CONTEXT: Severe bushfires often result in adverse impacts on a range of and environmental values as well as on local communities, forest industries and forest uses. While many native Australian forest ecosystems are fire-adapted and reasonably resilient to fire, the increased frequency and intensity of severe bushfires is affecting the resilience and ecological integrity of both fire sensitive and fire tolerant forest ecosystems. In plantations, particularly those of exotic species, the trees are killed by bushfire and require salvage harvesting and replanting. Bushfire recovery and forest restoration programs assist with restoring the health and productivity of forests as well as minimising and addressing the adverse impacts of severe bushfires on forest uses and values.

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Sustainable Forest Harvesting

CONTEXT: In Australia, native forests and plantations are harvested and regenerated to provide forest products with multiple flow-on benefits and to meet a range of society’s needs. Australia has a growing balance of trade deficit in forest products. Sustainable forest harvesting is not deforestation, because of the key requirement to regenerate harvested areas. Deforestation occurs when forests are converted to other land uses. Compliance with legislation, regulations and Codes of Practice, the implementation of strategic and operational management plans, and independent third-party forest certification schemes all provide assurance that harvesting practices in Australia are managed sustainably.

Sustainable harvesting practices are those that enable reforestation, take account of social and economic outcomes and are adaptively managed to mitigate risks to the environment. Plantations and native forests provide different types of forest and wood products and therefore both have a role to play and must be managed as part of a holistic forest products supply strategy. Unintended consequences associated with reducing sustainable forest harvesting in Australia include increased reliance on imports and forgoing a range of flow-on benefits to communities and the environment. Different silvicultural techniques can be utilised to support forest health and biodiversity, mitigate risks from fire, pests and diseases and to grow bigger trees quicker, storing more carbon and creating forests that are more resilient.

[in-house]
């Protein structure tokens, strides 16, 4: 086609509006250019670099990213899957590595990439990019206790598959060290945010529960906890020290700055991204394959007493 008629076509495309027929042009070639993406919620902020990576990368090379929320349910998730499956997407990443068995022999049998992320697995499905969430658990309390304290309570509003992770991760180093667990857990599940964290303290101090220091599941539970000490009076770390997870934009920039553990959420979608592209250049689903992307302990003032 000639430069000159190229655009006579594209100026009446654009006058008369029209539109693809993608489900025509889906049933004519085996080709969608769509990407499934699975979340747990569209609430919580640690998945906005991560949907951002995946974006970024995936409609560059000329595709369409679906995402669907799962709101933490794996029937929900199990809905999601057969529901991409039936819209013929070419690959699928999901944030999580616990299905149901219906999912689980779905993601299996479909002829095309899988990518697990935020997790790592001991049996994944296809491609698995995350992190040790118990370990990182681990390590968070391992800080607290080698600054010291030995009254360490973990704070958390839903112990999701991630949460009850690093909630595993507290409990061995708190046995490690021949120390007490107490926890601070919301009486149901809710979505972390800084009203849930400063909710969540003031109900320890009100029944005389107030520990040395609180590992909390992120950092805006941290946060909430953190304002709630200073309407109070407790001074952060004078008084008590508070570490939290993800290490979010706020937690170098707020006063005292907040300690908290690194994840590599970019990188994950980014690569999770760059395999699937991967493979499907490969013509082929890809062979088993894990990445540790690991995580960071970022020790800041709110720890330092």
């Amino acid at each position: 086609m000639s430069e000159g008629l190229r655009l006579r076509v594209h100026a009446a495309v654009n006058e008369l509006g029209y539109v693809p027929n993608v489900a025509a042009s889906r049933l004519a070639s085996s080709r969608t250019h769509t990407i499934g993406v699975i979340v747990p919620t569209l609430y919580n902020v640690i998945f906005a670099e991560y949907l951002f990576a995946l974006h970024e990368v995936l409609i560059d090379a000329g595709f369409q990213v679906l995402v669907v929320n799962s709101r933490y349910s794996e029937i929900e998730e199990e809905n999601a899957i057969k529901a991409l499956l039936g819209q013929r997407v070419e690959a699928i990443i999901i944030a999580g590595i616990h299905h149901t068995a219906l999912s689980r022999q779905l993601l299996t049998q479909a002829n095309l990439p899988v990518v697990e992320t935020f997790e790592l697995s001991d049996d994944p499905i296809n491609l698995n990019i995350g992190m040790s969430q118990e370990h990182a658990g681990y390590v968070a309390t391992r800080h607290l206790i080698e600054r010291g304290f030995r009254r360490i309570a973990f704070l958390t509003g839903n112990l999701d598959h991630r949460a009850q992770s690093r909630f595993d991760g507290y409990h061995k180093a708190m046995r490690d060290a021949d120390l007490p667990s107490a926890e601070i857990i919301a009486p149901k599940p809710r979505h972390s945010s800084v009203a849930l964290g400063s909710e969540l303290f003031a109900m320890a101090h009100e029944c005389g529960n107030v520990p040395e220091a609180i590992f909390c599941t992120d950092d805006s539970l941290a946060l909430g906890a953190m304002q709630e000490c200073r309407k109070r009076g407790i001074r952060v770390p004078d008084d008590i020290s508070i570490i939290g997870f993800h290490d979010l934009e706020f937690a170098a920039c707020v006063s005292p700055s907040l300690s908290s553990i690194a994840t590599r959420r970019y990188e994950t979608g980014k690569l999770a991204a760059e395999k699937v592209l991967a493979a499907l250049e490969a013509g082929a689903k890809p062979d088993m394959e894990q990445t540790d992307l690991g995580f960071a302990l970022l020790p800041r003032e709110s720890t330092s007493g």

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Conservation of Threatened Species

CONTEXT: There is ongoing biodiversity decline occurring across Australia, including in forests. The list of threatened species at risk of extinction continues to grow, as a result of multiple threatening processes including invasive species, land clearing, climate change, and changes in both fire regimes and land management practices. Protected and conserved areas are under-funded and most threatened species have complex habitat needs, which are not yet fully understood. Australia’s spending on conservation programs is disproportionally low and often biased towards high profile species or politically sensitive environments, to the detriment of other species or places where recovery actions could have a higher chance of success. Australia’s tenure-based land management system creates siloes which can limit the effective management of threatened species at the landscape level. Active and adaptive management, informed by research, traditional knowledge and monitoring, is needed to secure threatened species recovery and will have the best chance of success where there is multi-stakeholder involvement and a holistic view of threats and actions over the long-term.

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Forest Carbon Markets